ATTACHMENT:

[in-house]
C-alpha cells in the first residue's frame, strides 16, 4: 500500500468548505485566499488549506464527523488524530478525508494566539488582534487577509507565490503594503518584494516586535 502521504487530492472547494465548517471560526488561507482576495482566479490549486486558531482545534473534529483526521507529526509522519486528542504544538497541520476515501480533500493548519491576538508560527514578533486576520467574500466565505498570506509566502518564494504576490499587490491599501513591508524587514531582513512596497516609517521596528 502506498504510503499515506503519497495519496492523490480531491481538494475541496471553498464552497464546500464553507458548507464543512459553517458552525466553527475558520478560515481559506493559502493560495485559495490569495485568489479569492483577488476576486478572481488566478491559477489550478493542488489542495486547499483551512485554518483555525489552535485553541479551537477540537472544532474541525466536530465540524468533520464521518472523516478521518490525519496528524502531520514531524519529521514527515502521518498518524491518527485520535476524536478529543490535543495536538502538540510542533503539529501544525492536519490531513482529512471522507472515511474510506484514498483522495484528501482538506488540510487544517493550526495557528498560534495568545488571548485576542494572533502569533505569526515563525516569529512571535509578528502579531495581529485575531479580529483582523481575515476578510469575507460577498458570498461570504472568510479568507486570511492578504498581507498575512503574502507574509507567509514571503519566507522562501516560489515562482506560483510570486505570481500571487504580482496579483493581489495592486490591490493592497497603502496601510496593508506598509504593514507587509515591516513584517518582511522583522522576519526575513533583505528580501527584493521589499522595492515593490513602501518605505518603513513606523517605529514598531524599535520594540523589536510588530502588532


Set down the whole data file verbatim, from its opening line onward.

[in-house]
C-alpha cells in the first residue's frame, strides 16, 4: 500500500468548505485566499488549506464527523488524530478525508494566539488582534487577509507565490503594503518584494516586535 502521504487530492472547494465548517471560526488561507482576495482566479490549486486558531482545534473534529483526521507529526509522519486528542504544538497541520476515501480533500493548519491576538508560527514578533486576520467574500466565505498570506509566502518564494504576490499587490491599501513591508524587514531582513512596497516609517521596528 502506498504510503499515506503519497495519496492523490480531491481538494475541496471553498464552497464546500464553507458548507464543512459553517458552525466553527475558520478560515481559506493559502493560495485559495490569495485568489479569492483577488476576486478572481488566478491559477489550478493542488489542495486547499483551512485554518483555525489552535485553541479551537477540537472544532474541525466536530465540524468533520464521518472523516478521518490525519496528524502531520514531524519529521514527515502521518498518524491518527485520535476524536478529543490535543495536538502538540510542533503539529501544525492536519490531513482529512471522507472515511474510506484514498483522495484528501482538506488540510487544517493550526495557528498560534495568545488571548485576542494572533502569533505569526515563525516569529512571535509578528502579531495581529485575531479580529483582523481575515476578510469575507460577498458570498461570504472568510479568507486570511492578504498581507498575512503574502507574509507567509514571503519566507522562501516560489515562482506560483510570486505570481500571487504580482496579483493581489495592486490591490493592497497603502496601510496593508506598509504593514507587509515591516513584517518582511522583522522576519526575513533583505528580501527584493521589499522595492515593490513602501518605505518603513513606523517605529514598531524599535520594540523589536510588530502588532